Just as instructional programs and student learning are continually assessed in order to further the ongoing development of educational programs, the incorporation of cultural effectiveness into the curriculum should be evaluated as a component of the ongoing process. This constant assessment and re-assessment process, integral to public health, will provide public health training institutions with an opportunity to be consistently improving their efforts to incorporate effective community-engaged research and practice. Evaluation would include both process and outcome evaluation assessment tools, including surveys with faculty and students to assess fidelity and reach of curricula incorporation as well as changes in knowledge, attitudes, and skills in intercultural competence; and focus groups and interviews with faculty and students to gain further insight into changes in outcomes and feedback for continued improvement in training efforts. Surveys and qualitative evaluation should measure change in the intercultural competency indicators and outcomes defined in Stage 3. Results from evaluation may be used to update the strategic implementation plan and guidelines, as well as the student curriculum.
Methods to incorporate intercultural competency training into public health training institutions call for a more community-engaged active approach that is integrated at multiple institutional levels. The above recommendations are founded in cultural diversity educational theory, and the ICC Model allows for adaptation to an individual institution’s own specific needs. Although it may be challenging to achieve support for incorporation of intercultural competence training, building a multilevel curriculum, and creating more cultural diversity within a public health training institution, this approach is more likely to produce positive long-term outcomes for faculty, students, and communities engaged in health research and programming. As efforts to incorporate intercultural competency training are pursued, outcomes-based evaluation and research must take place to determine the value and effectiveness of these approaches in reducing health disparities.
JF conceptualized and designed the manuscript, created the framework, drafted the initial manuscript, and approved the final manuscript as submitted. SR and MD contributed to the initial manuscript, reviewed and revised the manuscript, and approved the final manuscript as submitted. MB and CJ contributed to the framework for the manuscript, reviewed and revised the manuscript, and approved the final manuscript as submitted. All authors approved the final manuscript as submitted and agree to be accountable for all aspects of the work.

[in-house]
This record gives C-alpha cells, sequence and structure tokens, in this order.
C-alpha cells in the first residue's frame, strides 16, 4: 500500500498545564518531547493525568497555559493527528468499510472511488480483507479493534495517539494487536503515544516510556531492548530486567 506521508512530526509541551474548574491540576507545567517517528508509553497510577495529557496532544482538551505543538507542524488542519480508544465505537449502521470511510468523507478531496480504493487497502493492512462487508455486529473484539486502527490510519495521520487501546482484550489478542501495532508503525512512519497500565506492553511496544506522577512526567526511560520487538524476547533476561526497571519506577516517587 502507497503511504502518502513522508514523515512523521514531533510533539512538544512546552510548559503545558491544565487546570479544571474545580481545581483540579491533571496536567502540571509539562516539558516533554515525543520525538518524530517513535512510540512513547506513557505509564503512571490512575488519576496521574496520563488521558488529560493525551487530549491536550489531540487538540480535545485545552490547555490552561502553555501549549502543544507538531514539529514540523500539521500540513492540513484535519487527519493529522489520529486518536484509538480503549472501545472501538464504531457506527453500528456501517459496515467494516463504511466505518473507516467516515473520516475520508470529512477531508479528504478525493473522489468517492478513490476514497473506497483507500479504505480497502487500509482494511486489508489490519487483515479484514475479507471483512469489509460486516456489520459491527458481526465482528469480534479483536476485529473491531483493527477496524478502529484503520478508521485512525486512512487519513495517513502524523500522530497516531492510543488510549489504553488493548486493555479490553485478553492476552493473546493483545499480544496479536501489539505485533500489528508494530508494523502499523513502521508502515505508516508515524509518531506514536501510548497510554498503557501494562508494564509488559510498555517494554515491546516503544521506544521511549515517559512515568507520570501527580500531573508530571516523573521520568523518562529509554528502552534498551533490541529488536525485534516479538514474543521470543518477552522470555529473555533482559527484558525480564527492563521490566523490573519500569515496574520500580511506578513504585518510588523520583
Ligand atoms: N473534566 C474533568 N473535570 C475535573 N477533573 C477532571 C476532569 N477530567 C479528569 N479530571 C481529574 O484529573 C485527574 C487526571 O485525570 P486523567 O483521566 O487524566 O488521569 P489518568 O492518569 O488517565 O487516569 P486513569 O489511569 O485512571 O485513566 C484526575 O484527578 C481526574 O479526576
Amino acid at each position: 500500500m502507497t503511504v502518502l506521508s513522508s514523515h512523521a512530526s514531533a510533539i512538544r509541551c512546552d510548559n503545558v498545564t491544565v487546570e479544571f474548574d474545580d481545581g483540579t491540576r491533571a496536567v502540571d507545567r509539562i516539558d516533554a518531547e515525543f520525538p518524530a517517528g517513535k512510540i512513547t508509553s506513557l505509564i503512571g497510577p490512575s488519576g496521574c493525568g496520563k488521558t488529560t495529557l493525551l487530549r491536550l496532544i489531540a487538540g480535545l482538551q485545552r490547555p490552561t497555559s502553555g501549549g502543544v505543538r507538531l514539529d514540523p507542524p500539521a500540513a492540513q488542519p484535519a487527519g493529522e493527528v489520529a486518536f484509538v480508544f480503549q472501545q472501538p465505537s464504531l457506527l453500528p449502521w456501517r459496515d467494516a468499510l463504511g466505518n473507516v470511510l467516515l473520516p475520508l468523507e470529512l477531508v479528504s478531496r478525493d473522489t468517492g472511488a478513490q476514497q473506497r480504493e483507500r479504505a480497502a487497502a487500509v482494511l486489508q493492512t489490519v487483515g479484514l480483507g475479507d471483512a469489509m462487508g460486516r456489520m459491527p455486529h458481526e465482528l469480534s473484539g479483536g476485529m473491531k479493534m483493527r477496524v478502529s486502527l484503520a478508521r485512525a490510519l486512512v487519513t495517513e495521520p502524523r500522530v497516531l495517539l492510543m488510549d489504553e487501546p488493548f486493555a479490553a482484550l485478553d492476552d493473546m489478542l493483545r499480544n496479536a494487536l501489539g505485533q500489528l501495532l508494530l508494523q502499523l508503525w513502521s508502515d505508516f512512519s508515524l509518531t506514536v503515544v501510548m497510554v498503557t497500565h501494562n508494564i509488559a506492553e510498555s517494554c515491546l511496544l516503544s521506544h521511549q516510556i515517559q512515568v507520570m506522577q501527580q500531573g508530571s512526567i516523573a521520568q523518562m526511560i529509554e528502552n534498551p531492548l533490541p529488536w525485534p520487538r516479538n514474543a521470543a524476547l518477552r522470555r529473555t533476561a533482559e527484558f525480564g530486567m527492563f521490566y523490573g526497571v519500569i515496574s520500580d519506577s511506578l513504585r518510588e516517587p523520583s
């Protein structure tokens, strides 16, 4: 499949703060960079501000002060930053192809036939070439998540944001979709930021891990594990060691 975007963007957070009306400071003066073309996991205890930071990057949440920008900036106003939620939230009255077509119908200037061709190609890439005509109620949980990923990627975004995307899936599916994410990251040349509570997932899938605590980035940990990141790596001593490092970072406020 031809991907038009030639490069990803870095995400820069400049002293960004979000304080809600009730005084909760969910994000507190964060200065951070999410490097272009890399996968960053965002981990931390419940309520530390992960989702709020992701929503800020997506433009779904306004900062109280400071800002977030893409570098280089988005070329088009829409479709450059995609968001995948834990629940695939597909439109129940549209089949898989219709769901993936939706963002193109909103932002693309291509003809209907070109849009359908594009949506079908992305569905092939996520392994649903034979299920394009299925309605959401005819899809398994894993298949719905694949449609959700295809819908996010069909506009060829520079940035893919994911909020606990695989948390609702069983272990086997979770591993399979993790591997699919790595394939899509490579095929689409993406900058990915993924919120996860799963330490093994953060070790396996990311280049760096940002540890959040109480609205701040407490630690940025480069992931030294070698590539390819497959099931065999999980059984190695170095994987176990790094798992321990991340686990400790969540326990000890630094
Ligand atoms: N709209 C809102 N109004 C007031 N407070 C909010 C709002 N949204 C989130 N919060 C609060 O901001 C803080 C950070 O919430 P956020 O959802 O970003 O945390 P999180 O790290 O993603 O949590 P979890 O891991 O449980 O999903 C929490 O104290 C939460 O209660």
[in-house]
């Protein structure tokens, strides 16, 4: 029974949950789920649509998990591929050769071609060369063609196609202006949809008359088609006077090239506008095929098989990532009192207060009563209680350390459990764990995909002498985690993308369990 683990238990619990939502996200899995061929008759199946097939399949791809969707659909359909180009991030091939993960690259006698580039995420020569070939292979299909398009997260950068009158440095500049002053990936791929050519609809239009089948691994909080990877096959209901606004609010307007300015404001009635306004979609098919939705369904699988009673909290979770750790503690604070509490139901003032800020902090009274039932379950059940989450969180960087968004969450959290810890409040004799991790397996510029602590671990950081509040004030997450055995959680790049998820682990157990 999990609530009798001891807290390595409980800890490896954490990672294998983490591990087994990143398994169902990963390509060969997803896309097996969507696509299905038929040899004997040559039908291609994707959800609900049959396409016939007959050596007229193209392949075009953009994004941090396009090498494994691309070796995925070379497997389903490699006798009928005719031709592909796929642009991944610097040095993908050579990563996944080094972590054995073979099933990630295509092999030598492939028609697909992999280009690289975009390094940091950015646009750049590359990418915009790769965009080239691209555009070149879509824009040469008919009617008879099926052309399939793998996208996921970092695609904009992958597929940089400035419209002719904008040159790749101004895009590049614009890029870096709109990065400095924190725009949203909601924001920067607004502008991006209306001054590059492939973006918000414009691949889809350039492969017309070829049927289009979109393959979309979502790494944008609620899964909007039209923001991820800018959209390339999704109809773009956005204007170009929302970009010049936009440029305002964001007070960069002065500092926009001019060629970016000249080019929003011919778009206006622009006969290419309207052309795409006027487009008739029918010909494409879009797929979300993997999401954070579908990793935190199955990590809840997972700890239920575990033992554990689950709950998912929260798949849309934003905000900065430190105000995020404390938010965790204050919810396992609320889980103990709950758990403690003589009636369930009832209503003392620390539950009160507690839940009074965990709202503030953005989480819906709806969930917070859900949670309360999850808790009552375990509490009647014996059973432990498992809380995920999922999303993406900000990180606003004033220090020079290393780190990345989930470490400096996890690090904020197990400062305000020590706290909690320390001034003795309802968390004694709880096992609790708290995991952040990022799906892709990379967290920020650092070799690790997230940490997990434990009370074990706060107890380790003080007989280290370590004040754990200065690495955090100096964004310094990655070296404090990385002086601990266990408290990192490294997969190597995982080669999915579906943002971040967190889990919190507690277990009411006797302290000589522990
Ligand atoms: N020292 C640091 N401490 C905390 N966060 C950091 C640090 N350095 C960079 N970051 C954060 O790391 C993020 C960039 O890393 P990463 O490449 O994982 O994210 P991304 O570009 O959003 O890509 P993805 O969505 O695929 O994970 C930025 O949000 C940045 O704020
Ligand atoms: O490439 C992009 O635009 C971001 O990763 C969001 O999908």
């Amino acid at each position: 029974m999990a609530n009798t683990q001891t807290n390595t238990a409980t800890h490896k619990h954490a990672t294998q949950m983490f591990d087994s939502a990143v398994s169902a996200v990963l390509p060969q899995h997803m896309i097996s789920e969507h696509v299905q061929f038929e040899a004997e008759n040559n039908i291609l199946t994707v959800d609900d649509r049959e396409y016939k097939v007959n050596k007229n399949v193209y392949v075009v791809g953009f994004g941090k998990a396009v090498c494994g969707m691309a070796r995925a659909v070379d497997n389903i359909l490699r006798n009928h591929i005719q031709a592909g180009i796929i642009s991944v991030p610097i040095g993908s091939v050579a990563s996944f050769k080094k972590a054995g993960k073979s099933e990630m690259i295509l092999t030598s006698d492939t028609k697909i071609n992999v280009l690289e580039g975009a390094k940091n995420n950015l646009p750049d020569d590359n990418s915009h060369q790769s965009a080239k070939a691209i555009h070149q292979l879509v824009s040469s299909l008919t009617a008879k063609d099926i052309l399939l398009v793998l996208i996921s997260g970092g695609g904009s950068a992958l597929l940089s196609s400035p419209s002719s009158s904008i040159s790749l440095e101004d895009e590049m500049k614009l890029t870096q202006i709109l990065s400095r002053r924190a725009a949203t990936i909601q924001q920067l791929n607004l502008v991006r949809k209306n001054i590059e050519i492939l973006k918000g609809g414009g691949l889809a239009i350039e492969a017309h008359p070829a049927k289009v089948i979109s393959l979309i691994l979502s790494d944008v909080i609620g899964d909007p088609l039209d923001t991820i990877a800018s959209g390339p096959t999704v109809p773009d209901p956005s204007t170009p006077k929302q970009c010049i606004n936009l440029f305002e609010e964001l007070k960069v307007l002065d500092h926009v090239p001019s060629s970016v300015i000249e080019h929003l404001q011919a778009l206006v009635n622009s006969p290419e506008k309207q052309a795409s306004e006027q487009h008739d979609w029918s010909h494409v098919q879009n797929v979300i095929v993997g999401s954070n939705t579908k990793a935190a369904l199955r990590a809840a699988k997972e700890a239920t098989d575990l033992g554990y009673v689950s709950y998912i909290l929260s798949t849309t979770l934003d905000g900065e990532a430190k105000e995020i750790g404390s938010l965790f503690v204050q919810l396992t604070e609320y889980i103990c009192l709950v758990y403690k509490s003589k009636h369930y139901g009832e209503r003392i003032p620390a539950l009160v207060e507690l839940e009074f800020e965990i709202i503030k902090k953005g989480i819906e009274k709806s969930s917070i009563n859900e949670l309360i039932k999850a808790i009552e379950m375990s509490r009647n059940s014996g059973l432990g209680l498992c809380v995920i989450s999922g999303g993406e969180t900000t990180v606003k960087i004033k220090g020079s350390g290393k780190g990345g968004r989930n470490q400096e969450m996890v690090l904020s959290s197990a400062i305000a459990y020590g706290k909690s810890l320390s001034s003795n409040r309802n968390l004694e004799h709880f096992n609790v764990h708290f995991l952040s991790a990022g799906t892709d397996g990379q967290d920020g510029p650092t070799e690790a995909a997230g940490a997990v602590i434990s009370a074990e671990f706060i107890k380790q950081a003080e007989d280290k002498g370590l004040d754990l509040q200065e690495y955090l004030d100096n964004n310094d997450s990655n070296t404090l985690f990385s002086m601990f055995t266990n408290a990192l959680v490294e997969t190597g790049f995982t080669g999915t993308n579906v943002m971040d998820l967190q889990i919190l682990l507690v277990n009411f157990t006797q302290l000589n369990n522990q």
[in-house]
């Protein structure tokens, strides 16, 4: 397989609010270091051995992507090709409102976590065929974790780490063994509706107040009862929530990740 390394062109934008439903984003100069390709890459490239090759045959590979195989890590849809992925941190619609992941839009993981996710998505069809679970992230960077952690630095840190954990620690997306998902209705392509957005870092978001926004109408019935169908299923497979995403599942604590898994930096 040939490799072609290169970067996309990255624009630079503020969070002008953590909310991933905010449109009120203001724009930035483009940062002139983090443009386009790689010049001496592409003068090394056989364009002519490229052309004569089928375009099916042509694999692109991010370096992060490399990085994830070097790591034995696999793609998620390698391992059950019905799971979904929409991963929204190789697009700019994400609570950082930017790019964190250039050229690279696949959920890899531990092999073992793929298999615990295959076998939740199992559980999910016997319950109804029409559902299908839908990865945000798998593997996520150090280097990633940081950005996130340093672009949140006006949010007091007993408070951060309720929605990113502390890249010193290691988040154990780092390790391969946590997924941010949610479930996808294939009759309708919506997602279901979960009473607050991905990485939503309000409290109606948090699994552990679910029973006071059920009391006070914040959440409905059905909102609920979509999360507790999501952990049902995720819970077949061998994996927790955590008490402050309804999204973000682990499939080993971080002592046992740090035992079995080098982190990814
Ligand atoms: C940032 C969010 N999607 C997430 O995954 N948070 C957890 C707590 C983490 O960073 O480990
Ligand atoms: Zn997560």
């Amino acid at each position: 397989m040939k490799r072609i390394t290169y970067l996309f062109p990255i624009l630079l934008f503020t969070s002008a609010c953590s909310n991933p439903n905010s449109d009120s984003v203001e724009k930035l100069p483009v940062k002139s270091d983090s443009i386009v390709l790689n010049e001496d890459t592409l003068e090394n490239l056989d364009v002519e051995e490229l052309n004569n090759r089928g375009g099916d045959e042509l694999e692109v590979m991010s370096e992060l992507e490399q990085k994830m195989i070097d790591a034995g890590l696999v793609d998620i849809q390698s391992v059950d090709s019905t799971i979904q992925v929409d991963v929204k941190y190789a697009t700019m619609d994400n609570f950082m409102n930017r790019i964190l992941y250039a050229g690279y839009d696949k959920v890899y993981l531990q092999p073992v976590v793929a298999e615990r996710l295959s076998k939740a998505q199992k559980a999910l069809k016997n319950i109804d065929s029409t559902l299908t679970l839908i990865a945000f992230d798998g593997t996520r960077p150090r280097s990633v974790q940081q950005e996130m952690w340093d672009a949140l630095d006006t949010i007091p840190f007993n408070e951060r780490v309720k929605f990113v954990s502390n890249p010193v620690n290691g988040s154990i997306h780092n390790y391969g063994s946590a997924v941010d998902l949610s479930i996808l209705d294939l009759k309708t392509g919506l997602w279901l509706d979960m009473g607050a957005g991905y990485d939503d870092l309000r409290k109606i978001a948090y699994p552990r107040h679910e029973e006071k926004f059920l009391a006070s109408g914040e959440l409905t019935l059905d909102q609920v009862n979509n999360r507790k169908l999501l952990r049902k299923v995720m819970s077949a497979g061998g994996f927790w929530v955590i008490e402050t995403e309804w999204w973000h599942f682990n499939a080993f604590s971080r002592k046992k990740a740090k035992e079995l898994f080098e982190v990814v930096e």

Conflict of Interest Statement
The authors declare that the research was conducted in the absence of any commercial or financial relationships that could be construed as a potential conflict of interest.
We would like to thank the Tulane Maternal and Child Health Leadership Training Program in the Department of Global Community Health and Behavioral Sciences, supported by the Health Resources and Services Administration (HRSA) of the U.S. Department of Health and Human Services (HHS) under grant number T76MC04927 and title Maternal and Child Health Public Health Training Program. We would also like the thank Olivia Brown, MPH for her assistance in the initial literature review to look at cultural competency in health training institutions.
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Keywords: cultural competency, cultural diversity, public health training and education, intercultural studies, schools of public health
Citation: Fleckman JM, Dal Corso M, Ramirez S, Begalieva M and Johnson CC (2015) Intercultural competency in public health: a call for action to incorporate training into public health education. Front. Public Health 3:210. doi: 10.3389/fpubh.2015.00210
Received: 01 June 2015; Accepted: 20 August 2015;
Published: 02 September 2015
Edited by:Rosemary M. Caron, University of New Hampshire, USA
Reviewed by:Sylvia Bereknyei, University of California Berkeley, USA
Miruna Petrescu-Prahova, University of Washington, USA
Copyright: © 2015 Fleckman, Dal Corso, Ramirez, Begalieva and Johnson. This is an open-access article distributed under the terms of the Creative Commons Attribution License (CC BY). The use, distribution or reproduction in other forums is permitted, provided the original author(s) or licensor are credited and that the original publication in this journal is cited, in accordance with accepted academic practice. No use, distribution or reproduction is permitted which does not comply with these terms.
*Correspondence: Carolyn C. Johnson, Maternal Child Health Leadership Training Program, Department of Global Community Health and Behavioral Sciences, Tulane University School of Public Health and Tropical Medicine, 1440 Canal Street, #8319, New Orleans, LA 70112, USA, firstname.lastname@example.org